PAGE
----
Is it necessary to wash your hair with shampoo?
Washing hair without shampoo: According to the supporters of the shampoo-free 'nopoo' movement, shampoo is not the solution, but the cause of dull, lifeless, frizzy or greasy hair. 'Substances that affect the endocrine system are never approved.'
If you believe the Instagram photos and Tiktok videos of the nopoo movement, your hair will be healthier than ever by leaving shampoo. Instead, you can condition your hair with egg yolk, green tea, baking soda, apple cider vinegar, or other kitchen remedies. The exact size of this movement is unknown, but their influence is great. The American market researcher Fortune Business Insights suspects that it has an effect on worldwide shampoo sales. The market researcher also notes an emergence of alternative shampoos that market themselves with terms such as 'sulfate-free or silicone-free'.
Sulfates and silicones
Sulfates and silicones are in almost every 'normal' shampoo. Until now, few people paid attention to this, but the nopoo'ers declare these substances to be the aggressive enemy of the hair. They would disrupt sebum production, so that we produce more sebum and end up in a vicious circle in which you have to wash your hair more and more often.
According to chemist Heleen Kibbelaar of the University of Amsterdam, this is nonsense. "None of these ingredients can penetrate your scalp to the extent that they affect your sebum production and secretion. This is mainly hormonal and can fluctuate a bit over your life, but shampoo has no effect on it. Substances that do affect the hormone balance, would never be approved in the strict European cosmetics regulations.”
Too much washing
Sulfates are surface cleaners that remove oil, such as sebum, and dirt from your scalp. And fortunately, because that's exactly what you want, says Kibbelaar. "Although sebum protects our scalp and part of our hair, it also attracts all kinds of dirt that you don't want there. Residues of hair products and other dirt from our daily lives accumulate in the sebum. This leads to irritation for some people. A new layer of sebum soon forms on the clean scalp in exactly the same amount.”
With hair strands, it's a different story. When washing, lipids - the oils naturally present in hair that protect hair lengths - can disappear, says Coen Gho, a doctor and researcher at the Hair Science Clinic. "If you wash your hair daily, 8-inch locks will end up with about 700 shampoos, each time miniscule lipids disappearing. Since hair is dead material, you don't get those lipids back, and your hair can split or break."
Kibbelaar: "This is why shampoos always contain conditioning ingredients such as silicones, which put a protective layer over your hair. You can also apply a protective oil before washing. But the best thing is to wash your hair as little as possible and only shampoo on your scalp to apply." Gho adds: "Washing your hair twice a week is enough to keep your scalp clean."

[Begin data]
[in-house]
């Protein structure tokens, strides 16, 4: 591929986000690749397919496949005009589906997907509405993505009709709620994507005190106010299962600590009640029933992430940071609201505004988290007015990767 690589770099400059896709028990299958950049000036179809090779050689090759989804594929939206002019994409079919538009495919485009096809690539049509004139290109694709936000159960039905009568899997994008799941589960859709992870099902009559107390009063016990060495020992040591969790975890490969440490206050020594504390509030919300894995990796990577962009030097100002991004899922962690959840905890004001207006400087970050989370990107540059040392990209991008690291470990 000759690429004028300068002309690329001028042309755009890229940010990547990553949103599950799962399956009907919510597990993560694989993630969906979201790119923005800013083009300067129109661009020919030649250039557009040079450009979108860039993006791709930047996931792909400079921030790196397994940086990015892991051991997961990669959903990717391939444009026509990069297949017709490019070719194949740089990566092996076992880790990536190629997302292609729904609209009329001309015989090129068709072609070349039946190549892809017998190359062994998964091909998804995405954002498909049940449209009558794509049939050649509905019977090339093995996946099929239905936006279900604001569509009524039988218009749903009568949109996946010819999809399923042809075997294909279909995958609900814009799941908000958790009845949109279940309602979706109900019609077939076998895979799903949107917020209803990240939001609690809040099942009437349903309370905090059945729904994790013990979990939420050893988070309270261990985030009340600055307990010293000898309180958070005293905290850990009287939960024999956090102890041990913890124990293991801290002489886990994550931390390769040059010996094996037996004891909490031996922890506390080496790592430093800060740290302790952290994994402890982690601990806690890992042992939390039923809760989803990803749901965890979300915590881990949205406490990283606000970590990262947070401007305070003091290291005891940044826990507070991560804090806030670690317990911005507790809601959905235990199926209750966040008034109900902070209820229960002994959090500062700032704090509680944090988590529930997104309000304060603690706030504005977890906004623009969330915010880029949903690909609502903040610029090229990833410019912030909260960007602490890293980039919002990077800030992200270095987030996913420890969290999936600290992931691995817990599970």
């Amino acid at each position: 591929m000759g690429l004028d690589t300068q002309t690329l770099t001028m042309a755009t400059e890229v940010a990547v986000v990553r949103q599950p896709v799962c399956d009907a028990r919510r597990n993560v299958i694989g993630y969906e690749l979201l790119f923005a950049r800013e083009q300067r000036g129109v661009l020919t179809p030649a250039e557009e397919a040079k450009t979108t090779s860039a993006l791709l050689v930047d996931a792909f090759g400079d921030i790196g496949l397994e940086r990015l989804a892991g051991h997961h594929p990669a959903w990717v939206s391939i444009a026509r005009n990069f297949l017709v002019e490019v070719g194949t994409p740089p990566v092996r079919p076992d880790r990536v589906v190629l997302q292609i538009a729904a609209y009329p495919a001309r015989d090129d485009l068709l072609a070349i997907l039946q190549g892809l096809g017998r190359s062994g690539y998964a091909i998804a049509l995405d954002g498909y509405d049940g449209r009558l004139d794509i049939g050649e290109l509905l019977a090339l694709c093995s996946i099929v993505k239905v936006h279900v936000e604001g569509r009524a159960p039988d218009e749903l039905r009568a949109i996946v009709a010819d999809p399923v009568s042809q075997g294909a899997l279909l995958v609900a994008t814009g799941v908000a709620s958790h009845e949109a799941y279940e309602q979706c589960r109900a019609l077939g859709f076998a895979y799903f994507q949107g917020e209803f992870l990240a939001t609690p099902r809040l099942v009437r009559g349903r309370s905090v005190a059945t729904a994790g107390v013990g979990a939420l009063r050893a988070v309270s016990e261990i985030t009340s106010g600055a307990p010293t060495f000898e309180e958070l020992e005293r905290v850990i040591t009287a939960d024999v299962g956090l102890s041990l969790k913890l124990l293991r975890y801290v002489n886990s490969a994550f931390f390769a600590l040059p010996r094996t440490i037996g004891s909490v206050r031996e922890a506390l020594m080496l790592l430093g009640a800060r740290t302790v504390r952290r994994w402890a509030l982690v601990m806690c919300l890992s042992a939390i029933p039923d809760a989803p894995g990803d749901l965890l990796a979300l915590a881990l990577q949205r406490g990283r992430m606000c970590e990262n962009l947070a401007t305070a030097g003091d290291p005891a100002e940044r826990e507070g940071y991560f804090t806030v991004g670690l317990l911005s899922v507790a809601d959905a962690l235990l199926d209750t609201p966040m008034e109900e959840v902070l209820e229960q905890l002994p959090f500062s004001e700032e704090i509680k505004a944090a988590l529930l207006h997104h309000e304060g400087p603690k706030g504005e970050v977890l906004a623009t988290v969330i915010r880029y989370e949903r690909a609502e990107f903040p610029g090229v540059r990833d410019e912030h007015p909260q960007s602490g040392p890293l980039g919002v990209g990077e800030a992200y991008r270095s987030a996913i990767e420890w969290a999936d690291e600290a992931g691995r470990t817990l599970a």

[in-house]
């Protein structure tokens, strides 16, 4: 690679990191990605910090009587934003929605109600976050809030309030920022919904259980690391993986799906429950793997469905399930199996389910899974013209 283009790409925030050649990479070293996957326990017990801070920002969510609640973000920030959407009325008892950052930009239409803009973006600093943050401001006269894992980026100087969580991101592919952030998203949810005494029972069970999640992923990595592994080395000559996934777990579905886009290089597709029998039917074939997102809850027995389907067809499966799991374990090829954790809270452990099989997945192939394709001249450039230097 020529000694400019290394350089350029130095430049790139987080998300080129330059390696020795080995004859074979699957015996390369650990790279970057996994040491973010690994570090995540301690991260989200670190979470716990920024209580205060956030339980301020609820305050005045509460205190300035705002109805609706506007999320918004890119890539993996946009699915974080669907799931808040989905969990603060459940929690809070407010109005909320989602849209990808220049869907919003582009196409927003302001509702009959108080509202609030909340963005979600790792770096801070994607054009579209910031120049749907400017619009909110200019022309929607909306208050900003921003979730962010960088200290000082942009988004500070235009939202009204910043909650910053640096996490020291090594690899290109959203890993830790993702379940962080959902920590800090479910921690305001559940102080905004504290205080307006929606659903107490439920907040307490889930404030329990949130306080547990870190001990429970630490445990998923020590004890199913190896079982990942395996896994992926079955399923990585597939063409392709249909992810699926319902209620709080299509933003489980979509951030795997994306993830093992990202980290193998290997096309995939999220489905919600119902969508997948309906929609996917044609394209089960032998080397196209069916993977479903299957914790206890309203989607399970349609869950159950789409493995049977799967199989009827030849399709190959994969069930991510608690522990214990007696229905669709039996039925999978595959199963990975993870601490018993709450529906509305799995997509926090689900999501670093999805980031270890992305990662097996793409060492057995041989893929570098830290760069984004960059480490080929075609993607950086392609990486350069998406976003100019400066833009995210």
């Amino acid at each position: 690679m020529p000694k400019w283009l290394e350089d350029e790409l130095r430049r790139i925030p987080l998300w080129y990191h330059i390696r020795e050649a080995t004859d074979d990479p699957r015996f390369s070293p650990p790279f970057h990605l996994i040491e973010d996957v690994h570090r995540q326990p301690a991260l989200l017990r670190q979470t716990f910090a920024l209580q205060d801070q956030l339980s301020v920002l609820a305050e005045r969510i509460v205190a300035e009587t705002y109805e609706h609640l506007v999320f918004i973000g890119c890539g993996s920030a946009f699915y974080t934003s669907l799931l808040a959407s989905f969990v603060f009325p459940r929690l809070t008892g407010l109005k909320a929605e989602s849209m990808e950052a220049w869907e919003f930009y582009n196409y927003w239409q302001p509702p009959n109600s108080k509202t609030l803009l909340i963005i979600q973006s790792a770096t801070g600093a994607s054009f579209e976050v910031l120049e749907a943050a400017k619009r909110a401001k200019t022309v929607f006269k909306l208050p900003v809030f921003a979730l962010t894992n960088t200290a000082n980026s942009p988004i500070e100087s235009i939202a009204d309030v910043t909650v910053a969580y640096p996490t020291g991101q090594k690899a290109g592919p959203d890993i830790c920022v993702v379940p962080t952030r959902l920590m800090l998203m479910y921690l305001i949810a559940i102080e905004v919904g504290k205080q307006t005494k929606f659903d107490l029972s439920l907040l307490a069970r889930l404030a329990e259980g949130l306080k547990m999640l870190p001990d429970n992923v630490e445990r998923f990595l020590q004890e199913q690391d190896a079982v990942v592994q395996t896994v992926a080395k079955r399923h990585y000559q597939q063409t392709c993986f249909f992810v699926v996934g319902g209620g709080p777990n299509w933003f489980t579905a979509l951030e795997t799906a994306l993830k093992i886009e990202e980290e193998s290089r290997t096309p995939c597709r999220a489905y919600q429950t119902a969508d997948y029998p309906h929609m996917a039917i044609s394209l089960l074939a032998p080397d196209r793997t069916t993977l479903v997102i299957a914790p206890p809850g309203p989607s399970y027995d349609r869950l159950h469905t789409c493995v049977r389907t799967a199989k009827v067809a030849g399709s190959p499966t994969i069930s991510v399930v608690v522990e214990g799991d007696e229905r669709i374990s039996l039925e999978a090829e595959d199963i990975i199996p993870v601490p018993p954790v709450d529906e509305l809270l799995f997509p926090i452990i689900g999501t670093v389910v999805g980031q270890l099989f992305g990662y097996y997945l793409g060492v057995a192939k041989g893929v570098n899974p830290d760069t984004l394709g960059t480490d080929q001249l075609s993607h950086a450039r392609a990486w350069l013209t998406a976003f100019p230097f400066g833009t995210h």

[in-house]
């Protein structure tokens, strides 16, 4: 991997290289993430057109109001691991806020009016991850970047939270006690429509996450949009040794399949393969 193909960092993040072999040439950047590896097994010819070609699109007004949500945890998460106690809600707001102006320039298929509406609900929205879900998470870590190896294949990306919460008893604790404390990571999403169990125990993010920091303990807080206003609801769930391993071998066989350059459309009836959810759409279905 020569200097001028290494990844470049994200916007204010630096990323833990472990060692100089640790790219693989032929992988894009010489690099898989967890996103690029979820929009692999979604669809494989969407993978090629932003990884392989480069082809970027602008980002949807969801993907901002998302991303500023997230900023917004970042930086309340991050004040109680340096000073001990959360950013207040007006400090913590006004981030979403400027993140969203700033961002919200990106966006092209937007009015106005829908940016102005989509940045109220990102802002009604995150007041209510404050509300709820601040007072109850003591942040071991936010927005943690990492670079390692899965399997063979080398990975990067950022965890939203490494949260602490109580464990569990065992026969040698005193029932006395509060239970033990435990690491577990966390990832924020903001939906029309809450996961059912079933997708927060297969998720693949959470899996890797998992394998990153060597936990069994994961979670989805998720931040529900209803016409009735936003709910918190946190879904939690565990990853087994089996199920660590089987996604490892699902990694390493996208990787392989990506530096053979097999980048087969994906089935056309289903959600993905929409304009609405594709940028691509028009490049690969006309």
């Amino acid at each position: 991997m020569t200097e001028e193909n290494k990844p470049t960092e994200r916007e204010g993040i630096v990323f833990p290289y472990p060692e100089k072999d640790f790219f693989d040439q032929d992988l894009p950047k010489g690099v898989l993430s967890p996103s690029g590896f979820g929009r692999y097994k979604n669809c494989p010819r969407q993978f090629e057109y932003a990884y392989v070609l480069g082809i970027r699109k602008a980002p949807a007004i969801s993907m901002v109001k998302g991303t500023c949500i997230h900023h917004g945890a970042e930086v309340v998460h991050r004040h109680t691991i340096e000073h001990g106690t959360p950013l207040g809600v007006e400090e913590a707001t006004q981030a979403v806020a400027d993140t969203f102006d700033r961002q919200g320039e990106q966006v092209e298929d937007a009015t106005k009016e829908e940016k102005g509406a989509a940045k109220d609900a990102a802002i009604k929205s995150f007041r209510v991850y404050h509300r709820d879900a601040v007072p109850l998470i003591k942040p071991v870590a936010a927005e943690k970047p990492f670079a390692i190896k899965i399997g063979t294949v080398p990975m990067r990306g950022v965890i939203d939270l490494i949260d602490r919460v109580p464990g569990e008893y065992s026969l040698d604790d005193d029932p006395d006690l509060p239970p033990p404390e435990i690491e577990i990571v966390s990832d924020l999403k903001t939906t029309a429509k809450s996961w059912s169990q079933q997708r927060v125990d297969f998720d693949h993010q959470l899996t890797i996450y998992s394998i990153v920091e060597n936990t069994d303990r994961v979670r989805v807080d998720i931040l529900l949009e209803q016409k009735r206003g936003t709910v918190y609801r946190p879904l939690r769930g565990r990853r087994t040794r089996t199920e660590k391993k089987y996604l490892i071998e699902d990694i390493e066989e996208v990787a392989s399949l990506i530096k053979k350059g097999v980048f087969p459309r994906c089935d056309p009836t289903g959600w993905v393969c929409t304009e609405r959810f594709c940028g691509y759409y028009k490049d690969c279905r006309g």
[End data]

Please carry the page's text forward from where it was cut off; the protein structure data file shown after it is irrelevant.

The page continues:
According to chemist Kibbelaar, all common shampoo ingredients have been examined countless times and passed the strictest possible tests to show that they are safe and do what they say. This does not mean that all substances are good for everyone. According to Gho, about one in a hundred people is hypersensitive to certain ingredients. Hans van Montfort, doctor and researcher at Van Montfort Laboratories for hair biology, also sees this in his practice. "Hypersensitivity can lead to small inflammations on the scalp. A troubled scalp can be a cause of hair loss, although stress, hormonal fluctuations and aging of the scalp have a much greater influence on this."
Washing the hair without shampoo is rarely a solution for this. "If you suffer from a troubled scalp, you better try milder cleansers," says Van Montfort. According to Kibbelaar, this is often not even necessary: "You can look for an alternative for all ingredients, but those alternatives are not necessarily better. Ultimately, it's all about the formula of the shampoo, with one ingredient you can soften the other."
There isn't one perfect method or shampoo for everyone, says Van Montfort. "Everyone has a different scalp and what works for one definitely won't work for another." He advises trying a new remedy for a few weeks and if it doesn't work, try something else. "But don't mess around with kitchen remedies. They often have a much higher or lower pH value and that is precisely what can affect the scalp and hair."
Elicious has choice of several good shampoo bars. Definitely worth trying!
This blog contains the original text of an article written for De Volkskrant by Helen van Lier. She has given us permission to use it.
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